Kansas panel slams DCF over handling of foster children

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Members of the Kansas Child Welfare Task Force met in Topeka on Tuesday, asking hard-hitting questions of how to improve the court's response to protecting abused and neglected children. 

The state Department for Children and Families is already under fire for not being aware of more than 70 missing foster children. Now it faces more backlash after the Kansas City Star reported that a former DCF employee was asked to shred notes from meetings and not document anything after a child's death.

Sen. Laura Kelly (D) asked DCF to explain, but those representing the agency had no comment. 

"We've had concerns about the lack of transparency in that agency for years," Sen. Kelley said. "I just wanted them to have the opportunity for them to go on record, and they reiterated what the Kansas City Star wrote is that there is no transparency."

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Noticeably absent from Tuesday's meeting was the DCF Secretary Phyllis Gilmore who is retiring next month. Some say it comes as no surprise that she was a no-show. 

"Her not being here did not surprise me. I mean, she is on the way out the door," Kelley said. "I would expect, in some ways, there's no reason for her to be here...but somebody in that agency should have been willing to respond to the questions."

Deputy Secretary David Kurt sat in Gilmore's place. A number of other representatives for DCF took to the podium to answer questions from the task force. But many in the room pointed out that DCF seemed to be unprepared to tackle some of the questions. 

Sen. Kelley, at one point, asked why the representatives were at the meeting if they didn't have or didn't know the answers. 

"Clearly, we all know what the intent of this task force is. And for the agency to bring data that they can't back up because they don't have the people who know the answers is a bit absurd. People who should be here, not being here, when this meeting is scheduled way in advance is disrespectful."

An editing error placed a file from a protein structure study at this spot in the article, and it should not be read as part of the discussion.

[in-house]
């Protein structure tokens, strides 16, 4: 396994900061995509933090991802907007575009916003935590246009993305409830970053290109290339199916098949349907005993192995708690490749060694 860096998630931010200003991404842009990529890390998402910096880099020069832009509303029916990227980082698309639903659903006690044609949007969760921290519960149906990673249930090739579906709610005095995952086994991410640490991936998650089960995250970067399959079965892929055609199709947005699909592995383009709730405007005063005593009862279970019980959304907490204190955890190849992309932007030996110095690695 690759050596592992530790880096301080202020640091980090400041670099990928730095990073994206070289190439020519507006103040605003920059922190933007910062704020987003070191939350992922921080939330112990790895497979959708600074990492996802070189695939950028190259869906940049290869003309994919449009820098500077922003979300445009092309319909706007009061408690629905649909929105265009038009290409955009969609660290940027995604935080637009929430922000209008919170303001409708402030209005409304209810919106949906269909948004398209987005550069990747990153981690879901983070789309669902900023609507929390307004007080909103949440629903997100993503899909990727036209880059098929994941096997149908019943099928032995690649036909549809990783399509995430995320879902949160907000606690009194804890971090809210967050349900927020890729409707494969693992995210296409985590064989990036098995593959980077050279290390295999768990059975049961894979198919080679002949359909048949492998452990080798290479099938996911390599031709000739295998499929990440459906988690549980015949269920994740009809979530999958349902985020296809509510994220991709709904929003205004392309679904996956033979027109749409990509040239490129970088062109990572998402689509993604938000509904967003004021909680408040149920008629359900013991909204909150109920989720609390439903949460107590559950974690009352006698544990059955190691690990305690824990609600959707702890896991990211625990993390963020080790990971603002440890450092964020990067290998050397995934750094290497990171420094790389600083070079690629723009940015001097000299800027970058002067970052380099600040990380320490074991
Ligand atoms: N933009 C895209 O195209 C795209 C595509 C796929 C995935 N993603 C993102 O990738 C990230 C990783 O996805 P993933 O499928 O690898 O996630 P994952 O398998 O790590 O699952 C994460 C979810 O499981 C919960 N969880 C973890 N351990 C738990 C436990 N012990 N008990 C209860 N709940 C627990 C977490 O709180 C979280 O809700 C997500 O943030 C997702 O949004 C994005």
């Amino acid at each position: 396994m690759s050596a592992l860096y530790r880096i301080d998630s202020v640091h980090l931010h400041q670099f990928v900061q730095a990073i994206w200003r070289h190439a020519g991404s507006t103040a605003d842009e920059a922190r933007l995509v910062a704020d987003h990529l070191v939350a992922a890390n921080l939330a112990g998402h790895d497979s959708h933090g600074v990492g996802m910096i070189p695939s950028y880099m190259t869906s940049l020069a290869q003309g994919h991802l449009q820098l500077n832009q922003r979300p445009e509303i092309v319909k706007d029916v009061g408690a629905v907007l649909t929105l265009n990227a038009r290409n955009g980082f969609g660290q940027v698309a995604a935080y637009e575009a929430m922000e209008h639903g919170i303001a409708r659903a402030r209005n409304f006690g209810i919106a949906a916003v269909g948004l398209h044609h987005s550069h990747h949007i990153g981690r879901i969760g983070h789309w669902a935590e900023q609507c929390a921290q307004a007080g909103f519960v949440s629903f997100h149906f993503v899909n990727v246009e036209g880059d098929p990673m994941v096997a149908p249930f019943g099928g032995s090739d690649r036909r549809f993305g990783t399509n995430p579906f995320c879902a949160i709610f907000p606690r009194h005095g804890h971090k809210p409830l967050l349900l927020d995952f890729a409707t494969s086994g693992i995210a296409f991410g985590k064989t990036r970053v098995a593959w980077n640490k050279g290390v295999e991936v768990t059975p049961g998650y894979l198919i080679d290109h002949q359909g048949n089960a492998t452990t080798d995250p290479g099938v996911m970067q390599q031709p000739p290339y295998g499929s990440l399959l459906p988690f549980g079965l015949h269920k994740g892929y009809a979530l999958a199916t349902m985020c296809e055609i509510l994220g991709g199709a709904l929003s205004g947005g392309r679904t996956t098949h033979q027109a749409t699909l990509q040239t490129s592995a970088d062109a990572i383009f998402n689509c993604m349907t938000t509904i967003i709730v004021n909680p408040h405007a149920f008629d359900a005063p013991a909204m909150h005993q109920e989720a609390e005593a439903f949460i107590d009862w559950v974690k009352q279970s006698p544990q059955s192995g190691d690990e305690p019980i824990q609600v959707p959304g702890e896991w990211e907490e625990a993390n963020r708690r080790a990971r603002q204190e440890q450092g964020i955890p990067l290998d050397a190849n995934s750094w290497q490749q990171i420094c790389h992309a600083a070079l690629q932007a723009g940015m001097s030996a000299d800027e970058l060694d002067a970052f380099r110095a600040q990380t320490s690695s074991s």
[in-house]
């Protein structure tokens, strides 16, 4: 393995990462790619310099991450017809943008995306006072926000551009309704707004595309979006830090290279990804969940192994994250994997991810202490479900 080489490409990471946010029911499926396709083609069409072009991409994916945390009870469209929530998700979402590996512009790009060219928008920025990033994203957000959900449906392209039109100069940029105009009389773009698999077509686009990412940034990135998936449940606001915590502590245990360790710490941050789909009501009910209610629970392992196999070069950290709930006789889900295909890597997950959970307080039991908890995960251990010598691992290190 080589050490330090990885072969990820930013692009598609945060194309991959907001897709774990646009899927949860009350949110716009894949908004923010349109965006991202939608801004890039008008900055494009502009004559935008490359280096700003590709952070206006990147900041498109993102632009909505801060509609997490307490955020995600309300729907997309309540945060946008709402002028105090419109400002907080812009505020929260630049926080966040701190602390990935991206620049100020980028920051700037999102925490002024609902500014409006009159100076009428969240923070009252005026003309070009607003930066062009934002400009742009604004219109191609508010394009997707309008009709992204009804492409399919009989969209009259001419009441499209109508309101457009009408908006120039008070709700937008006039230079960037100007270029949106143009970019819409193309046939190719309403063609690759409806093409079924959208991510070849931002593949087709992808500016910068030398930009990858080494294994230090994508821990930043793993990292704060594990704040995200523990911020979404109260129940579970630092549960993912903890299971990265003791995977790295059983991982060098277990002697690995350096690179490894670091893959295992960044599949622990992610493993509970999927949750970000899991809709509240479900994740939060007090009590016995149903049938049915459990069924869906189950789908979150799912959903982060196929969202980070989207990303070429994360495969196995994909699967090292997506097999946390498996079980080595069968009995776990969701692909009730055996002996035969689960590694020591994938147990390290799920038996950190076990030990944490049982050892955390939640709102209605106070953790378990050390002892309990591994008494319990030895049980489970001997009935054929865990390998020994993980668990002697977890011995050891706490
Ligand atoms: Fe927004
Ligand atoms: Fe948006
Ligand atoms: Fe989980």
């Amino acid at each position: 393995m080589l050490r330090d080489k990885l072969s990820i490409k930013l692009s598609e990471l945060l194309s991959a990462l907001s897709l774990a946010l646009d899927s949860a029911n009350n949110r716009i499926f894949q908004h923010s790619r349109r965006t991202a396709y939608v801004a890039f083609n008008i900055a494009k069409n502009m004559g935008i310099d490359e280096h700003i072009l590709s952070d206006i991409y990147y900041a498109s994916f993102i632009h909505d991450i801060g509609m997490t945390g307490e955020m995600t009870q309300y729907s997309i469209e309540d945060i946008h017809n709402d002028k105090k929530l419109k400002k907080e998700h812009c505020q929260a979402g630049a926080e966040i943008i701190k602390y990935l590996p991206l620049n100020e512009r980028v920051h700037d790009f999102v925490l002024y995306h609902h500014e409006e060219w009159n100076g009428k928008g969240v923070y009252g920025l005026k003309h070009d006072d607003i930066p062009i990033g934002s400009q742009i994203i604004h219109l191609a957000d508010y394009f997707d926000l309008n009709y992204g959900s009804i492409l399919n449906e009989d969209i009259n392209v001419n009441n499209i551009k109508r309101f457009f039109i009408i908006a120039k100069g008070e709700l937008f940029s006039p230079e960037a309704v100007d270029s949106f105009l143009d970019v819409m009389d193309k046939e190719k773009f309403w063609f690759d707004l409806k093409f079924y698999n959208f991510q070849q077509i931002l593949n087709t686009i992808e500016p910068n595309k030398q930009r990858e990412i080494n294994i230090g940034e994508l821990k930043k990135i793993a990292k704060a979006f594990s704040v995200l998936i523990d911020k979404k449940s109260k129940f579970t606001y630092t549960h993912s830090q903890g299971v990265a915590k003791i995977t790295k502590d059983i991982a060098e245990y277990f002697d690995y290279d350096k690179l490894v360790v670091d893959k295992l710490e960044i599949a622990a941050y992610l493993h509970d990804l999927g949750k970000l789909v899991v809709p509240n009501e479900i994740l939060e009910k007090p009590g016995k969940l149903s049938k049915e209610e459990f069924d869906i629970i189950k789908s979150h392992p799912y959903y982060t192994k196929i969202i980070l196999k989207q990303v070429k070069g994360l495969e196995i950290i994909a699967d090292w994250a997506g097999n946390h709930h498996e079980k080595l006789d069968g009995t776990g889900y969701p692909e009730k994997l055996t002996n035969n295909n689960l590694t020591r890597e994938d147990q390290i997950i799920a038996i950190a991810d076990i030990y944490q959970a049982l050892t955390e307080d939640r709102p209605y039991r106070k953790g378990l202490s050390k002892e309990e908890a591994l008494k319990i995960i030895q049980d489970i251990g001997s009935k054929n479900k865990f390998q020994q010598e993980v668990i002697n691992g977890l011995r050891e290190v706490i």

While questions linger, those at the meeting said it's evident that changes need to be made to protect children. 

"We should never stop examining what we do and try to do it better," said Wyandotte County District Court Judge Dan Cahill. "This task force is a mechanism for that."

The DCF released the following statement in response to the allegations that a former DCF employee was told to shred meeting notes and not document anything after a child's death:

During Ms. Keeche's time with the department, she claims the agency's attorney directed staff to keep information from the public's reach by shredding all notes. This is not an accurate statement. Ms. Keeche is likely referring to direction given to staff that they should not include personal notes in case files for incident review. A personal note for example, would be thoughts or opinions that are not relevant to the case itself. This is not an effort to keep information from the public, but rather an effort to ensure the file only contains facts/observations pertinent to the case.
Taylor Forrest
Public Information Officer
Kansas Department for Children and Families

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